Transportation accounts for 29% of the United States’ total greenhouse gas (GHG) emissions. Of that, long-haul and regional-haul tractor-trailers are responsible for 60% of emissions, despite comprising less than 15% of on-road vehicles. However, with the energy transition underway, decarbonization is top of mind for consumers, distributors, and investors alike. Included are carrier fleets who are now working toward navigating the evolving landscape of emission reductions and alternative fuel.
Decarbonization for Carrier Fleets
Historically, shippers have selected carrier fleets based on pricing, reliability, delivery time, services offered, and regional footprint. However, recently they’ve started to consider an additional factor: sustainability. With emission reduction goals of their own coming due, shippers are evaluating strategies that enable them to minimize their supply chain’s carbon footprint.
Carriers are responsible for transporting products on behalf of organizations, which means their emissions footprint impacts not only their own sustainability goals, but that of the shippers as well. That’s why more carriers are turning to alternative fuel — seeking proven strategies to reduce GHG emissions and remain competitive.
Determining Your Fuel Approach Based on Data
For many carrier fleets, gathering and managing data on potential routes, shipping partners, vehicle technologies and mandated emission reduction targets can seem daunting. With various options, fleet managers are tasked with identifying their ideal blend of alternatives and weighing the trade-off between established and emerging fuel types, including renewable natural gas (RNG), electric, hydrogen, renewable diesel, biodiesel and propane. Luckily, they don’t have to approach this process alone. Alternative fuel providers help unveil actionable insights on fuel selection and implementation, route optimization, and revenue recovery.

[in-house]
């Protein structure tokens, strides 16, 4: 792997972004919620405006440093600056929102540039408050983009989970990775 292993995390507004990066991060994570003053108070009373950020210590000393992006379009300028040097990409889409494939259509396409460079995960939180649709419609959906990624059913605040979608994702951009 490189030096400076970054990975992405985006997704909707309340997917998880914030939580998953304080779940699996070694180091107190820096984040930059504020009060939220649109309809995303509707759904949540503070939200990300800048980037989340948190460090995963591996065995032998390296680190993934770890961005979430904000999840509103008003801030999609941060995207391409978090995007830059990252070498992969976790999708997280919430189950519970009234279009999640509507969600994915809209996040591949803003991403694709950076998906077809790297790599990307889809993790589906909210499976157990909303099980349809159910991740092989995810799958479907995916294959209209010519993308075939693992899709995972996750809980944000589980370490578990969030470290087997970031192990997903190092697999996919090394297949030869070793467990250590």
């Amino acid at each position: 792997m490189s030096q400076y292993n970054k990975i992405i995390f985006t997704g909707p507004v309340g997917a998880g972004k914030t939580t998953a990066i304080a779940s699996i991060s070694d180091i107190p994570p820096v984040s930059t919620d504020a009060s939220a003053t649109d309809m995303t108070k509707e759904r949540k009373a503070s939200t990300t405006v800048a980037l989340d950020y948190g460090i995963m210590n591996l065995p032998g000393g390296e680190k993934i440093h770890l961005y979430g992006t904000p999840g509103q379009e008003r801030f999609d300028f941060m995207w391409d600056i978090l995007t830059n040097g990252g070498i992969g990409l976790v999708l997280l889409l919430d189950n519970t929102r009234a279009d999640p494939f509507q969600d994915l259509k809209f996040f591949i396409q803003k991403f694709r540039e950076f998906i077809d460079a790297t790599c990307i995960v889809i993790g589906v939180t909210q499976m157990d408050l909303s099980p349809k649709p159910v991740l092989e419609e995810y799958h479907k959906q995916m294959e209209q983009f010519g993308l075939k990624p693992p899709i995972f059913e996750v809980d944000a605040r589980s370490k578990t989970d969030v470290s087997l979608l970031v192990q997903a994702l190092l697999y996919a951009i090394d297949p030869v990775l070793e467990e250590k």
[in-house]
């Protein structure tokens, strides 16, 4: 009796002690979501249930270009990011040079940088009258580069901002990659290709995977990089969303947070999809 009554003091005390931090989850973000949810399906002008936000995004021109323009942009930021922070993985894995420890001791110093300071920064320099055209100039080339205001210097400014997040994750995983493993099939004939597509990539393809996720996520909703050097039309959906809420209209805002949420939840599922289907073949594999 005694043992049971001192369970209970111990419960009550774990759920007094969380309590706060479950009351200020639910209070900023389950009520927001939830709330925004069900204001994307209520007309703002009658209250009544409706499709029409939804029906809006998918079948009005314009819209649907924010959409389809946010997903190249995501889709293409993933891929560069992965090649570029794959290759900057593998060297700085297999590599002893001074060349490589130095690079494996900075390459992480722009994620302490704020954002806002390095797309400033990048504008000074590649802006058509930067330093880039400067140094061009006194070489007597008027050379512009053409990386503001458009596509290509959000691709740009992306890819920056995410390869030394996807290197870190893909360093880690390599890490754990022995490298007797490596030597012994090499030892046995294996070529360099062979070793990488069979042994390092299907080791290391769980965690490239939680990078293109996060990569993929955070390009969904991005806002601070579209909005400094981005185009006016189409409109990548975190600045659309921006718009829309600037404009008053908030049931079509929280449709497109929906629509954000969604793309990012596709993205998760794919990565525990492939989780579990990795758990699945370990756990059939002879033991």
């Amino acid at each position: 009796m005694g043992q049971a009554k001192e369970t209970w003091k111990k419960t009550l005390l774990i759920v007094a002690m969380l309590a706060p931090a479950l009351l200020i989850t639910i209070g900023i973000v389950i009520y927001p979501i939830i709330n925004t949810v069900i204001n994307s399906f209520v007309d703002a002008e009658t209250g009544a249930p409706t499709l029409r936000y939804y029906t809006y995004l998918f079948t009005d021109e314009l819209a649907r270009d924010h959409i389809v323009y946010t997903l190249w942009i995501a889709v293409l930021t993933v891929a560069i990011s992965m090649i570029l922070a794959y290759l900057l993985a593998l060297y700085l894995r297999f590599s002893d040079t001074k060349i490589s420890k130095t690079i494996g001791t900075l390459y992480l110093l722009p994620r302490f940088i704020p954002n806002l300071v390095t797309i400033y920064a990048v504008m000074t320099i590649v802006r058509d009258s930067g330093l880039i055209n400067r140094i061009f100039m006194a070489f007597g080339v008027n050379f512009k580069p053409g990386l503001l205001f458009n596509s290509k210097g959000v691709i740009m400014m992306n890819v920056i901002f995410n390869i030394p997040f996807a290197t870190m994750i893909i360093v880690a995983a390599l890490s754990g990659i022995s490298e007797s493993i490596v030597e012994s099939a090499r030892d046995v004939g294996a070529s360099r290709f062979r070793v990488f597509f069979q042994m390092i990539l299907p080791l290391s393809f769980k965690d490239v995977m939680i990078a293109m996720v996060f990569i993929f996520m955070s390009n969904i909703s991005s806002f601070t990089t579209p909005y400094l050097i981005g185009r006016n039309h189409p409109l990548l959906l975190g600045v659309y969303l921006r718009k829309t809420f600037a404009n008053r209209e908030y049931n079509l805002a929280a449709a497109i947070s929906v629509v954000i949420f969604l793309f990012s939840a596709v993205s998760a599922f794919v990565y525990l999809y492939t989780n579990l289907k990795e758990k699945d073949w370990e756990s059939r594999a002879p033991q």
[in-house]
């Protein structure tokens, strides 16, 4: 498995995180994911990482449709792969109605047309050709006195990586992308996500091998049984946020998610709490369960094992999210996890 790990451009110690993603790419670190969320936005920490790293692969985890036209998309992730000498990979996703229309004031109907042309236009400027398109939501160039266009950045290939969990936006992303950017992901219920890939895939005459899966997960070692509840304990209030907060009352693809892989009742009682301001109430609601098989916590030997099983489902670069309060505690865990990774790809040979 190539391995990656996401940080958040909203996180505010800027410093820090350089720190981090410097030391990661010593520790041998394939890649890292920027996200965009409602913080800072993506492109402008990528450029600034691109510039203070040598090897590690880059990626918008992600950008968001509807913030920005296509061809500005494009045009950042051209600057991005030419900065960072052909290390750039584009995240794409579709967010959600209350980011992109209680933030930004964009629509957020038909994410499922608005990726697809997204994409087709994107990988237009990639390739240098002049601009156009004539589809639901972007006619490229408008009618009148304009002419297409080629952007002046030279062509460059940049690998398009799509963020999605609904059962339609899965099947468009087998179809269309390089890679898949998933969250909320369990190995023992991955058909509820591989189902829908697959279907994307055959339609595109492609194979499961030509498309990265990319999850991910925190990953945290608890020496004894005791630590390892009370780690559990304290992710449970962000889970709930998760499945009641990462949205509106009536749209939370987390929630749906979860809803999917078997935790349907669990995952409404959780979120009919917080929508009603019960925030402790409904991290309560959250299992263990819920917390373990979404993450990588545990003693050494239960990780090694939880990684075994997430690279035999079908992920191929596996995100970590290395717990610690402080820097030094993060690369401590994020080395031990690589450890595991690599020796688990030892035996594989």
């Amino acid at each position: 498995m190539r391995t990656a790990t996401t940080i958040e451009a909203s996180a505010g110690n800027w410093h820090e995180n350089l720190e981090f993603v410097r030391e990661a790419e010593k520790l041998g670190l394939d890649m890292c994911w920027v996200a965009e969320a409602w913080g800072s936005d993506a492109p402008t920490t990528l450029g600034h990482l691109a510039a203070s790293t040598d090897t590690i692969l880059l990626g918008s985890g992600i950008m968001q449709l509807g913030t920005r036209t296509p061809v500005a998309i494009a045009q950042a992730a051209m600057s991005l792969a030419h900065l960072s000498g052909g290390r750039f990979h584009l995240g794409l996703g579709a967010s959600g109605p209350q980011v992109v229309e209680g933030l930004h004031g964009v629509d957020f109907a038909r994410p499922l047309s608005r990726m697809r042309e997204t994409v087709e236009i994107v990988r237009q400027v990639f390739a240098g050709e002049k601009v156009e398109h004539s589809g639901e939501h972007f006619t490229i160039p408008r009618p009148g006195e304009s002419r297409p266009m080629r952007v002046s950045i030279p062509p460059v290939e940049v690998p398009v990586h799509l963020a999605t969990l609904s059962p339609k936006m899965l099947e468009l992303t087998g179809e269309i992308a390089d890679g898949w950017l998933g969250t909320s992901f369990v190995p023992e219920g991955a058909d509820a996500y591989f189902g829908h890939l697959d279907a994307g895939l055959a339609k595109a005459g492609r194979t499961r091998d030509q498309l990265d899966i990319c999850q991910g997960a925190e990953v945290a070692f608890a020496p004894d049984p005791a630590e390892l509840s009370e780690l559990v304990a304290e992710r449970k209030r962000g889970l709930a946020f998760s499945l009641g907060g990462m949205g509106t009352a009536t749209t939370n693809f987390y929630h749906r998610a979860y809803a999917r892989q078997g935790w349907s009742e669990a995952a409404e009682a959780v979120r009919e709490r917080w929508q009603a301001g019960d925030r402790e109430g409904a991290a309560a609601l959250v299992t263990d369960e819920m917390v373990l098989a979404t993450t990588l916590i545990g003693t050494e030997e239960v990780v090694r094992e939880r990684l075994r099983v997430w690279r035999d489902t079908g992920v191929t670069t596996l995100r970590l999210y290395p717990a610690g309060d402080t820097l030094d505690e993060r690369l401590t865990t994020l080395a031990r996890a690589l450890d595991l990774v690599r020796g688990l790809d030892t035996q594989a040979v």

Specific to long-haul and middle-mile carrier applications, RNG is a common fuel selection. Not only is it ideal for high mileage applications, but it can also be used within existing vehicle technology, including Cummins near-zero natural gas engines and Hyliion’s new hybrid natural gas/electric drive-train model. For electric, on the Class 8 front, vehicle manufactures such as Freightliner, Peterbilt, Kenworth, and Mack are preparing for scaled battery electric vehicle (BEV) deployments throughout 2022. Hydrogen remains primarily in demonstration/prototype phase, with Nikola, Hino, Toyota, Cummins, and Navistar leading developments.
Plan for Technology that Fits Your Fleet
When reviewing available options, some carrier fleets find themselves postponing a transition to alternative fuel until the landscape solidifies further. However, with widespread demand to decarbonize the transportation sector, waiting is no longer an option. Rather, carriers can begin to make initial fleet conversions by phasing in additional fuel types and vehicles as technology matures, public infrastructure is built, budget permits and federal and local regulations require.
From a total cost of ownership (TCO) perspective, carriers can expect different results depending on their applications. In a November 2021 Department of Energy report comparing TCO for different power-train technologies, battery-electric vehicles performed better than diesel in short-haul applications, and fuel-cell electric vehicles are expected to become competitive in long-haul applications.
Financials for Alternative Fuels
While alternative fuels lend themselves favorably to sustainability reporting and social responsibility, the financial case can be just as convincing. Through a variety of incentive programs, fleets can get paid simply for using alternative fuel within their fleet. As available funding continues to grow and incentive programs expand into new regions, a transition to alternative fuel doesn’t have to come at the expense of an expanded budget.
Any transition carries a certain amount of risk, just as no single fuel technology will meet all transportation needs. However, there is one certainty: Carriers who take no action will soon find themselves unprepared for a changed marketplace. By working with the right partner, this situation can be avoided and the risk can be mitigated.
Scott Hanstedt is the director of sales at U.S. Gain, a division of U.S. Venture, Inc.
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